Catherington Down – a place of outstanding beauty



When I first moved back to Hampshire, many suggestions were given to me by knowledgeable locals of places to visit.  One has became a firm favourite with The Hound and myself – Catherington Down, a glorious rolling hillside in Catherington, Horndean, eight miles south of Petersfield and ten miles north of Portsmouth.


Officially, it is a chalk grassland habitat or downland and a site of Special Scientific Interest (SSS1).  Gifted to Hampshire County Council in 1963 by Captain F H Long (bless him), Horndean Parish Council now manage the site with support from the South Downs National Parks.  These chalk grasslands were once common to Hampshire but with the modern shift from sheep to intensive arable farming, only a few remain – and those generally due to a difficulty to cultivate.  Such is the case with Catherington Down and these steep slopes that I enjoy have thankfully kept it safe.

The Hound and I tend to park off Lovedean Lane and climb up to the top of the Down, zig-zagging back via its various terraced levels.  These are in fact remnants of the ancient farming system dating back to medieval times known as strip lynchets.  Now over 100 different species of flowering plants have been found on Catherington Down, along with rare species of butterfly and wildlife.  You can equally climb down and zig-zag back up, parking in Catherington Car Park at the top of the hill, accessing via Parsonage Field.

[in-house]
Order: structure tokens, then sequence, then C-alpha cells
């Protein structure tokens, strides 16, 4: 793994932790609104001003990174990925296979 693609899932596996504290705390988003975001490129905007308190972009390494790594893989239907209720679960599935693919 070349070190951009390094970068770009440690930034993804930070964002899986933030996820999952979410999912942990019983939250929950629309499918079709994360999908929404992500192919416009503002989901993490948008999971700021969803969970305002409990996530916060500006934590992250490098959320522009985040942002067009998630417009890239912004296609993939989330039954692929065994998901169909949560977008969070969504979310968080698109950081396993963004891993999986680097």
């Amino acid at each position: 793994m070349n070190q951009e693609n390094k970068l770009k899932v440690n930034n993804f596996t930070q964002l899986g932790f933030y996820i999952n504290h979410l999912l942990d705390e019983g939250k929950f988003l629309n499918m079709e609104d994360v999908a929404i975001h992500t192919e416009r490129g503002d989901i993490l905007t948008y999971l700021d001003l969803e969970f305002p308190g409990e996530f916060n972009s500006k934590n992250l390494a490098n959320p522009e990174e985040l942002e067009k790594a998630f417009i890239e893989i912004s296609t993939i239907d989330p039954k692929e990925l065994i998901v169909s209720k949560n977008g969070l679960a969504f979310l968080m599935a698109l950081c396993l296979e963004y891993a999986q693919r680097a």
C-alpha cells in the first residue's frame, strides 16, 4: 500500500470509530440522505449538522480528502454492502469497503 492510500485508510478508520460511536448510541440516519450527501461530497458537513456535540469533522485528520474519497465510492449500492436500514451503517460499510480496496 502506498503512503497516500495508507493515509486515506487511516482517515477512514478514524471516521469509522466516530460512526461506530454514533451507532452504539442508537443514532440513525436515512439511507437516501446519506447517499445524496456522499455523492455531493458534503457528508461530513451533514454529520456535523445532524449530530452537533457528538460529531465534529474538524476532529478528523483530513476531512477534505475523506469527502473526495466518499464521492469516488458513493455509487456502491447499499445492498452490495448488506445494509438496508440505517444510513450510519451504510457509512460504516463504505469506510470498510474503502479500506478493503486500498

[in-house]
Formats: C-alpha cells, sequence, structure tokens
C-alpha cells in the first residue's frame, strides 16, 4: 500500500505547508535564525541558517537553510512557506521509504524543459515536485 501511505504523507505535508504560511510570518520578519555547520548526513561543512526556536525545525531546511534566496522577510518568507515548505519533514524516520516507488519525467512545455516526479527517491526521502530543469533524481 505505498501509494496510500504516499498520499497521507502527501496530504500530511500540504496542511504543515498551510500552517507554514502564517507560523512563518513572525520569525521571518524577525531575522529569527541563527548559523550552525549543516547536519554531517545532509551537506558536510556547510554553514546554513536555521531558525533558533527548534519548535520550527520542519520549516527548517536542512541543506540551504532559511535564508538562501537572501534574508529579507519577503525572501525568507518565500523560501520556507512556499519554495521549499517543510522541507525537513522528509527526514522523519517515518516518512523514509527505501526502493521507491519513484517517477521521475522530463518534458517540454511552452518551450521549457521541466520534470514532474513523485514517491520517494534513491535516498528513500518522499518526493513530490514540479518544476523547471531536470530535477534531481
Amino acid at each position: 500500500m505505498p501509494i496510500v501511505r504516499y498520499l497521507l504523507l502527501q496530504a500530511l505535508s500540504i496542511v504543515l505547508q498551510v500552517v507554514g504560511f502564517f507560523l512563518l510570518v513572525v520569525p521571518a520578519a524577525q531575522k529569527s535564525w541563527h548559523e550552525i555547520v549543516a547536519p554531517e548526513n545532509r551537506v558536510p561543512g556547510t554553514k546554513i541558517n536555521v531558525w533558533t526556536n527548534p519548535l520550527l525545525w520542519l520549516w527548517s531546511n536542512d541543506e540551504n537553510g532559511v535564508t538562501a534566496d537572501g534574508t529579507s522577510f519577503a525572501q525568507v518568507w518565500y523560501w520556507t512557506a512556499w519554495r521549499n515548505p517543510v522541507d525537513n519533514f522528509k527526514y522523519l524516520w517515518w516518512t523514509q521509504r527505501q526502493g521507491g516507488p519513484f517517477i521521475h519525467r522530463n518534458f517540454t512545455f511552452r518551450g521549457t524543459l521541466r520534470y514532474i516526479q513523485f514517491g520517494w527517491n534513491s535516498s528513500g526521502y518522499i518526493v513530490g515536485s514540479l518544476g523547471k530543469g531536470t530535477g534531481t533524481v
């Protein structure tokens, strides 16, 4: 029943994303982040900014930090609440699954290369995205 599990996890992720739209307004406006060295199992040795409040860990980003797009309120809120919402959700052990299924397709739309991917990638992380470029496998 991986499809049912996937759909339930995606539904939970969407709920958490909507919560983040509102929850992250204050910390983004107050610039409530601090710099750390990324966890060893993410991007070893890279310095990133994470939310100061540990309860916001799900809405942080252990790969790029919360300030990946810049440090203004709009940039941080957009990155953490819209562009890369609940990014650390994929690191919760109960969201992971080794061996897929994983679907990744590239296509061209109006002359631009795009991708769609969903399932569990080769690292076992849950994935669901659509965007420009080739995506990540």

We always seem to meet The Hound’s favourite chums when we visit and the only time we tend to avoid it is when cattle are brought in to graze – generally September – late November.

Access to Catherington Down is either via Catherington Car Park (weekdays – avoid school drop off and pick up times) or from two lay by’s off Lovedean Lane.

For an interesting link, see Hampshire Ornithological Society.

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